President Trump needs a stable dollar along with tax cuts to maximize growth
President Trump is likely to name a new Federal Reserve chair over the next few days. Speculation is focused on current Fed governor Jay Powell and Stanford University economist John Taylor. The list may be larger; it could still include current Chair Janet Yellen or Kevin Warsh. Trump is soliciting opinions and advice from people inside and outside government. We will see soon enough.
Unfortunately, so much of the conversation about a new Fed leader is focused on who will be the high-interest-rate hawk or the low-interest-rate dove. But that's not really the way we should be looking at it.
Here's a point no one has discussed: the fate of the dollar.
Now, strictly speaking, dollar policy is the purview of the Treasury Department, which has the authority to intervene in exchange markets to buy or sell dollars. By the way, Congress also has a constitutional prerogative to set dollar value.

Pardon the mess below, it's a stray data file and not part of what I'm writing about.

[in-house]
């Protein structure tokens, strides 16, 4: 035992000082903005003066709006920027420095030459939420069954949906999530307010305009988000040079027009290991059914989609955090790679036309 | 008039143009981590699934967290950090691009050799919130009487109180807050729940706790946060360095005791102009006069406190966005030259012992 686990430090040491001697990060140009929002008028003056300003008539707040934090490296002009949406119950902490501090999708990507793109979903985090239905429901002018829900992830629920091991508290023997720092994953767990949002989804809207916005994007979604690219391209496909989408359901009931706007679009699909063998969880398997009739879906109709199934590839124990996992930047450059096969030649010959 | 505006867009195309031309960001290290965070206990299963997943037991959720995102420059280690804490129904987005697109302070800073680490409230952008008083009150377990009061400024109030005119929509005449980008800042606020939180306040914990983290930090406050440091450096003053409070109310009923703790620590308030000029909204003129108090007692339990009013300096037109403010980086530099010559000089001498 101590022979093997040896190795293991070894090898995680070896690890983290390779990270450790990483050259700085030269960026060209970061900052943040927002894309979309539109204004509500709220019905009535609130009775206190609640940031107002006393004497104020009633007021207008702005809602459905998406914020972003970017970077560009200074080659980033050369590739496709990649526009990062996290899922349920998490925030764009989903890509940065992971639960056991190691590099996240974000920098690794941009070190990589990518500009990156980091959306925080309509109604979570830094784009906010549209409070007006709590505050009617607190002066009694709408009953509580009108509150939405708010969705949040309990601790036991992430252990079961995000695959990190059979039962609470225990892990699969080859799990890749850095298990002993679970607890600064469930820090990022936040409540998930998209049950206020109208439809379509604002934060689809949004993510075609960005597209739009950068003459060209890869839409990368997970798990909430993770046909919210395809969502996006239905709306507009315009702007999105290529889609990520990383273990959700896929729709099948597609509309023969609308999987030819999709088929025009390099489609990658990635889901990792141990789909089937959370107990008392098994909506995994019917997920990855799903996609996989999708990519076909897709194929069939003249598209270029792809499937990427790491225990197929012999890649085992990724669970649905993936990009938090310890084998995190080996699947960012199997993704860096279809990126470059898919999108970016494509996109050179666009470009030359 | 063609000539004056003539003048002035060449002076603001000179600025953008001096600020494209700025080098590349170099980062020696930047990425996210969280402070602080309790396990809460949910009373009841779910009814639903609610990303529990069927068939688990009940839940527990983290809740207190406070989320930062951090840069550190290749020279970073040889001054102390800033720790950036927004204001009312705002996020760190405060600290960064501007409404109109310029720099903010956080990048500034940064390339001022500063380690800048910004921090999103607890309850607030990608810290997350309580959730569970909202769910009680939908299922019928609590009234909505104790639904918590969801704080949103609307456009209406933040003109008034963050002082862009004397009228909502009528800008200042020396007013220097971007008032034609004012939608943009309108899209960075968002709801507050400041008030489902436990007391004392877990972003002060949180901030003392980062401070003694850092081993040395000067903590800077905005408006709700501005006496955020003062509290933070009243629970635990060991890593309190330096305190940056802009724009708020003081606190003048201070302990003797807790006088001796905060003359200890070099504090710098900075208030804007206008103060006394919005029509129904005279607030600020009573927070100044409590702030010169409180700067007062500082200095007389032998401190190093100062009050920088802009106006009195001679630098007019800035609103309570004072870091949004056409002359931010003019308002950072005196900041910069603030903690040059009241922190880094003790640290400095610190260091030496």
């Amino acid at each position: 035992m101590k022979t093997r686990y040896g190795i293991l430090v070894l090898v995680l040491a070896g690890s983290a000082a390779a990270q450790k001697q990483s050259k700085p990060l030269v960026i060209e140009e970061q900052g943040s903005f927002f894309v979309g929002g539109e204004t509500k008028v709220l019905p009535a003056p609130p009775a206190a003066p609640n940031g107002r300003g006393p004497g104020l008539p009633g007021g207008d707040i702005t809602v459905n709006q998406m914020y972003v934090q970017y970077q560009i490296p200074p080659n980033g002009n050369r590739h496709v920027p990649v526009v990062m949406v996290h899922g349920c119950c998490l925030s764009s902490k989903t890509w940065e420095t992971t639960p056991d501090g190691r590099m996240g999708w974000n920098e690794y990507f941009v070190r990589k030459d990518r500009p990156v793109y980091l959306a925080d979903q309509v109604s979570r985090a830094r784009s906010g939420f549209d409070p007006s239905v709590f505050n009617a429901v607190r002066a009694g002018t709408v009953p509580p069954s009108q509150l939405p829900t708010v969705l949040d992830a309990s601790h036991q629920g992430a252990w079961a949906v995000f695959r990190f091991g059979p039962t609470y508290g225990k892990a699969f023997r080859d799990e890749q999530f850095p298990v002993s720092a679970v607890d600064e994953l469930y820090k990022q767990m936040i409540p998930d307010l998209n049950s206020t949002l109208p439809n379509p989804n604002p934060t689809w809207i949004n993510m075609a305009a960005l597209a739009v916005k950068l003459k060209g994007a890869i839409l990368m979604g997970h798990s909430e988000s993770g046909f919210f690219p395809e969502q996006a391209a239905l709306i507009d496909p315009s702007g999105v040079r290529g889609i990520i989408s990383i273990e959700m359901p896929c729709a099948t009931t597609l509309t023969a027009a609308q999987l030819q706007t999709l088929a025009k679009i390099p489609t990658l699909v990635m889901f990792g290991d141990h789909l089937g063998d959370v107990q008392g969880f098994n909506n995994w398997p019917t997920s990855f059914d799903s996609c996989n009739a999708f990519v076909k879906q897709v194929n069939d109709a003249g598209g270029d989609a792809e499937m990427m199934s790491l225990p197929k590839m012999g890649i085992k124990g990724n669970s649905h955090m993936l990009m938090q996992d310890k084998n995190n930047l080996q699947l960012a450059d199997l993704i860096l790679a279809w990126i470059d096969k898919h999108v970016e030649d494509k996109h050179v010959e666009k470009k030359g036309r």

During the 1990s, Democrat Robert Rubin was secretary of the Treasury, and he advocated a strong-dollar policy. Just in case markets didn't believe him, he intervened a couple of times, buying dollars to punctuate his policy.
But the Fed and its money-creating balance-sheet policies must work with the Treasury to execute dollar policies. In the long run, Treasury interventions don't really have any clout. It's the Fed that really counts.
And yet, we don't really know what dollar policies the Fed candidates favor.
So far as I know, Yellen hardly ever mentions the dollar. Nor does Powell, at least not in his very few public speeches.
While President Trump sometimes publicly favors a steady dollar, he sometimes warns that he does not want a particularly strong greenback.
But I think the best policy is a steady, sound, reliable King Dollar.